As you continue reading this passage of scripture you will find that there is actually three groups of people who are present within the town of Bethany, and perhaps even three groups of people who were present within the house where Jesus sat down for a supper that was prepared for Him. I am sitting here this morning and I can’t help but notice that there is within this passage of Scripture a clear distinction between three different groups of people who were present within the vicinity of Jerusalem, and perhaps even within Bethany itself. This chapter begins and opens up within the first two verses by describing the feast of Passover, and of unleavened bread being just two days away, and how the chief priests and scribes were still conspiring together seeking how they might take Jesus by craft and/or by deception and stealth. Here were are progressing even further into the week of the passion of Jesus and we find the hatred and animosity of the scribes and chief priests continuing to be as hot as it ever was. The one difference between their animosity and hatred which was previous written about in the gospel account written by Mark is that we are now in the week of Passion and are now in the week when their hatred and animosity will actually come to pass and come to fruition. I can’t help but be absolutely and completely captivated by that which we find in this passage of Scripture, for it begins and opens up with the chief priests and scribes continuing to seek the means whereby they might destroy destroy Jesus, and to completely and utterly remove Him from the equation. Within the first two verses of the fourteenth chapter of the New Testament gospel of Mark we find the feast of the Passover, and of unleavened bread only two days away, thus indicating that possibly five days had passed within this final week of Jesus’ passion. The fact that Mark mentions the feast of the Passover and of unleavened bread just two days away indicates the timing during the week when the events which are recorded in this passage of Scripture are actually unfolding. With the feast of the Passover, and of unleavened bread just two days away, we find the chief priests and scribes continuing in their hatred and animosity toward and against Jesus the Christ, and we find them continuing to seek how they might not only lay hold of and take Him, but also how they might utterly and completely destroy Him. It’s absolutely necessary and imperative that we recognize and understand when reading this passage of Scripture that the chief priests and scribes didn’t merely seek to lay hold of and take Jesus to put Him in prison, but rather to kill and utterly destroy Him. The fact that the chief priests and scribes sought to lay hold of Jesus and to do so by craft indicates and suggests their deliberate intent of laying hold of Him in order that they might find the means to put Him to death. Putting Jesus to death would be the ultimate culmination of their hatred and animosity which was manifested within and throughout the life and ministry of Jesus as He walked among them, talked among them, taught in their synagogues, healed their sick, raised their dead, caused their blind to see, caused their deaf to hear, caused their lame to walk, and even fed their multitudes.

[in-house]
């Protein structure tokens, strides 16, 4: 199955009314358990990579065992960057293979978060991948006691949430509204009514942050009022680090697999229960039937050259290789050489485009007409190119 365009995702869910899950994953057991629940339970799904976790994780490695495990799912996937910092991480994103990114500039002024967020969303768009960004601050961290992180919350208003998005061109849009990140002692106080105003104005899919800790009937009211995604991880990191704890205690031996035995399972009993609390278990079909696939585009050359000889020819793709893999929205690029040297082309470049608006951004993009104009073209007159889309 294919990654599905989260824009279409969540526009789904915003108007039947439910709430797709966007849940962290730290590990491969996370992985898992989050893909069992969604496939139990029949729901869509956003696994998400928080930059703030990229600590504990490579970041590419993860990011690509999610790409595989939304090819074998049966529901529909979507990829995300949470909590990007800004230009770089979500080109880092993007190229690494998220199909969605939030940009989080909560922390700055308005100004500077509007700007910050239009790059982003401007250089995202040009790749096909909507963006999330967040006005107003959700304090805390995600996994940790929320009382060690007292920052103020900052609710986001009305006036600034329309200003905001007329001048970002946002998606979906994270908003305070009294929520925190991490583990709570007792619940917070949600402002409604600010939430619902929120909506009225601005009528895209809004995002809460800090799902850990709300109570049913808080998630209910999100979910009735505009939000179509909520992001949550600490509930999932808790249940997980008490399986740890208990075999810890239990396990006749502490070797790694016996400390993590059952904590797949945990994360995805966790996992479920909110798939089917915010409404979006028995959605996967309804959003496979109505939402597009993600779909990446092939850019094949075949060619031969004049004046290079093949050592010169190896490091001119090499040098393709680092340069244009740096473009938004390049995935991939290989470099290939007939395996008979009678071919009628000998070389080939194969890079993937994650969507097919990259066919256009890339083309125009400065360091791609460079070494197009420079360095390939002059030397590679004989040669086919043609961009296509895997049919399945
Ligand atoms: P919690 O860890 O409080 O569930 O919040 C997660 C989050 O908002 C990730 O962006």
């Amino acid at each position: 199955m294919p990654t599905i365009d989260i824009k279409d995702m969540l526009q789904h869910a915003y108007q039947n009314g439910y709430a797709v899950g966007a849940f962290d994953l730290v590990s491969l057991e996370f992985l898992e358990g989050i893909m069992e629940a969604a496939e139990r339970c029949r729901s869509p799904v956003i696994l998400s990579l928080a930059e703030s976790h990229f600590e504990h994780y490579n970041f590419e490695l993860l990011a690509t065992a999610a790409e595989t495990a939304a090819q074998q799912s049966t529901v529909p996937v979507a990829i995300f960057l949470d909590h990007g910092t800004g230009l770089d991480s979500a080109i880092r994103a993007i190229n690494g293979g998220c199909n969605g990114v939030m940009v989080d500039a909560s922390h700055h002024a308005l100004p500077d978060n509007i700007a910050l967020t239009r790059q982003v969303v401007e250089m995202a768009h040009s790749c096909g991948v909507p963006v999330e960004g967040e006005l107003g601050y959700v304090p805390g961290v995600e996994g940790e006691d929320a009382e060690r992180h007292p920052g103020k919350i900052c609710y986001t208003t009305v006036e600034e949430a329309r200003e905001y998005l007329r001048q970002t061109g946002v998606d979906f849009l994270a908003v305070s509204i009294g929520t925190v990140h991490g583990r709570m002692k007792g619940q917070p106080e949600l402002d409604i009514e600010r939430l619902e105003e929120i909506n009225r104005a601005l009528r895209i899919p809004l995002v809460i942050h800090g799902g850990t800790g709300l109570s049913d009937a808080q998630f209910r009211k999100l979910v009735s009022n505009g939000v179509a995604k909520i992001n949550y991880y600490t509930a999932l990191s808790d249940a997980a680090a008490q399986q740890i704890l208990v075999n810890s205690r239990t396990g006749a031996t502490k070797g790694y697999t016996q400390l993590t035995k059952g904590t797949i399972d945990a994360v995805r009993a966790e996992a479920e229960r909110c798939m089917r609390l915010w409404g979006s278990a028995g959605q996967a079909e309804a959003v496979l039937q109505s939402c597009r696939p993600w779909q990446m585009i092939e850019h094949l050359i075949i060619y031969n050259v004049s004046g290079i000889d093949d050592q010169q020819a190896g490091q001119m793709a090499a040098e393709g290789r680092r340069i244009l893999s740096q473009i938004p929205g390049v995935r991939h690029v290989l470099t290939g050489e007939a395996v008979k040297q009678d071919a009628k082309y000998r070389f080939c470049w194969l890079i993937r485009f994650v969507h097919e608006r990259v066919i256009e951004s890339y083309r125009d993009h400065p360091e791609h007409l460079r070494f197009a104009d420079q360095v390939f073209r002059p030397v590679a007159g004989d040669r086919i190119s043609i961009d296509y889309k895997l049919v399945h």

In order to continue writing concerning the events which took place and unfold within this passage of Scripture, I am convinced that it is necessary that we break apart these eleven verses into three distinct parts. In fact, I would dare say that there is within this passage of Scripture three distinct and three different groups of people who were present within the town of Bethany—three distinct groups of people which each had their own objective and deliberate desire and intention with Jesus the Christ. Within this passage we find a clear and present dichotomy between the chief priests and the scribes, Mary the sister of Lazarus and Martha, and Judas iscariot who was one of the followers of Jesus. It’s absolutely incredible and utterly amazing how there is within this passage of Scripture three different dynamics and three different realities which were present within and surrounding the life and ministry of Jesus the Christ. There are three distinct groups of people within this passage of Scripture—the follower (disciple), the worshipper, and what I will call “the hater.” THE FOLLOWER, THE WORSHIPPER AND THE HATER! I am sitting here this morning and I am convinced that there is present within our culture and society each of these distinct groups of people, for there is within our culture and society those who would follow and those who perhaps have followed Jesus, and yet have found themselves worshipping, walking with and following a Jesus who did not meet and live up to their expectations. There is present within this culture and society those who have spent time walking with and following Jesus, and yet the more they walked with and the more they followed Jesus, the more they found and discovered a Jesus who not only did not meet their expectations, but also a Jesus who wasn’t what they signed up for. I previously wrote how the worship and praise which we find surrounding Jesus’ triumphal entry was in fact a pseudo and false worship, for those who cried out in the presence of Jesus were in fact worshipping Him in and according to the image of expectation. Their worship would quickly turn to hatred and animosity, as they found themselves looking upon a Jesus who did not and would not meet and fulfill their expectations, desires and wants. What we find in the life of Judas Iscariot is not necessarily a group of individuals who would worship Jesus in the image of expectation, but rather one who followed and walked with Jesus—undoubtedly with certain expectations and desires within his own heart—and actually reached the point and place within his life where he would and could no longer follow Jesus. We find within this passage of Scripture the follower—that one who was called and chosen by Jesus the Christ, and who made the deliberate and conscious decision to walk with and follow Jesus the Christ wherever He went. Judas Iscariot represents those who make the decision to walk with and follow Jesus, and yet as they continue to walk with Jesus the Christ, they find a Jesus who does not and will not live up to and meet their expectations.